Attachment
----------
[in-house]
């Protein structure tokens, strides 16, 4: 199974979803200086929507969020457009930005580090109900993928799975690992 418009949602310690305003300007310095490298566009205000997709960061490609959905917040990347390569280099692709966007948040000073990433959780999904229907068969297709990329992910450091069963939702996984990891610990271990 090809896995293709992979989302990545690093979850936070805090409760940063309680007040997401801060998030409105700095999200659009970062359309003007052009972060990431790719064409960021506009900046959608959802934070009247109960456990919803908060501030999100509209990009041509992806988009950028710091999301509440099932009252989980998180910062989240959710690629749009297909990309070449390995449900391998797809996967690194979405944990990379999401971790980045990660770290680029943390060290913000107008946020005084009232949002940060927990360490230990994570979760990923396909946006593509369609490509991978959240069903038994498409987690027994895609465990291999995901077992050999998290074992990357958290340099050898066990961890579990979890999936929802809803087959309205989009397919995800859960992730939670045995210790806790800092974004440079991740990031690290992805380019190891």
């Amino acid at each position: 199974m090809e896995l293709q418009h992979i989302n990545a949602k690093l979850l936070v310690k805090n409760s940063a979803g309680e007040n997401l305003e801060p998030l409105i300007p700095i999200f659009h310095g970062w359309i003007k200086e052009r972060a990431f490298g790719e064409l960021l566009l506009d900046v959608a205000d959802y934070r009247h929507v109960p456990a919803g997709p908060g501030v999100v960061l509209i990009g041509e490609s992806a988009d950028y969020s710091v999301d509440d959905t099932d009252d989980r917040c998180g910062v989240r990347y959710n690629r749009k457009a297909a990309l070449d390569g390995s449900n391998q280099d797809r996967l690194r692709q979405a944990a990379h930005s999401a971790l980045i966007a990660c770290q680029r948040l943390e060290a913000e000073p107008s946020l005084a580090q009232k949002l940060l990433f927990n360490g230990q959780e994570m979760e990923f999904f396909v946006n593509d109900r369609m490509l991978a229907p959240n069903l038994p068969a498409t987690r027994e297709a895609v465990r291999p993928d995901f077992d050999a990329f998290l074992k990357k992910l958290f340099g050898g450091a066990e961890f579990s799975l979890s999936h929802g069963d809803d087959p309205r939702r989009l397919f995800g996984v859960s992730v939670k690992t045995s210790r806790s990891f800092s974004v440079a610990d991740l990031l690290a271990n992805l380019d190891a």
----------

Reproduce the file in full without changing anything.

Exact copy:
[in-house]
């Protein structure tokens, strides 16, 4: 199974979803200086929507969020457009930005580090109900993928799975690992 418009949602310690305003300007310095490298566009205000997709960061490609959905917040990347390569280099692709966007948040000073990433959780999904229907068969297709990329992910450091069963939702996984990891610990271990 090809896995293709992979989302990545690093979850936070805090409760940063309680007040997401801060998030409105700095999200659009970062359309003007052009972060990431790719064409960021506009900046959608959802934070009247109960456990919803908060501030999100509209990009041509992806988009950028710091999301509440099932009252989980998180910062989240959710690629749009297909990309070449390995449900391998797809996967690194979405944990990379999401971790980045990660770290680029943390060290913000107008946020005084009232949002940060927990360490230990994570979760990923396909946006593509369609490509991978959240069903038994498409987690027994895609465990291999995901077992050999998290074992990357958290340099050898066990961890579990979890999936929802809803087959309205989009397919995800859960992730939670045995210790806790800092974004440079991740990031690290992805380019190891």
């Amino acid at each position: 199974m090809e896995l293709q418009h992979i989302n990545a949602k690093l979850l936070v310690k805090n409760s940063a979803g309680e007040n997401l305003e801060p998030l409105i300007p700095i999200f659009h310095g970062w359309i003007k200086e052009r972060a990431f490298g790719e064409l960021l566009l506009d900046v959608a205000d959802y934070r009247h929507v109960p456990a919803g997709p908060g501030v999100v960061l509209i990009g041509e490609s992806a988009d950028y969020s710091v999301d509440d959905t099932d009252d989980r917040c998180g910062v989240r990347y959710n690629r749009k457009a297909a990309l070449d390569g390995s449900n391998q280099d797809r996967l690194r692709q979405a944990a990379h930005s999401a971790l980045i966007a990660c770290q680029r948040l943390e060290a913000e000073p107008s946020l005084a580090q009232k949002l940060l990433f927990n360490g230990q959780e994570m979760e990923f999904f396909v946006n593509d109900r369609m490509l991978a229907p959240n069903l038994p068969a498409t987690r027994e297709a895609v465990r291999p993928d995901f077992d050999a990329f998290l074992k990357k992910l958290f340099g050898g450091a066990e961890f579990s799975l979890s999936h929802g069963d809803d087959p309205r939702r989009l397919f995800g996984v859960s992730v939670k690992t045995s210790r806790s990891f800092s974004v440079a610990d991740l990031l690290a271990n992805l380019d190891a």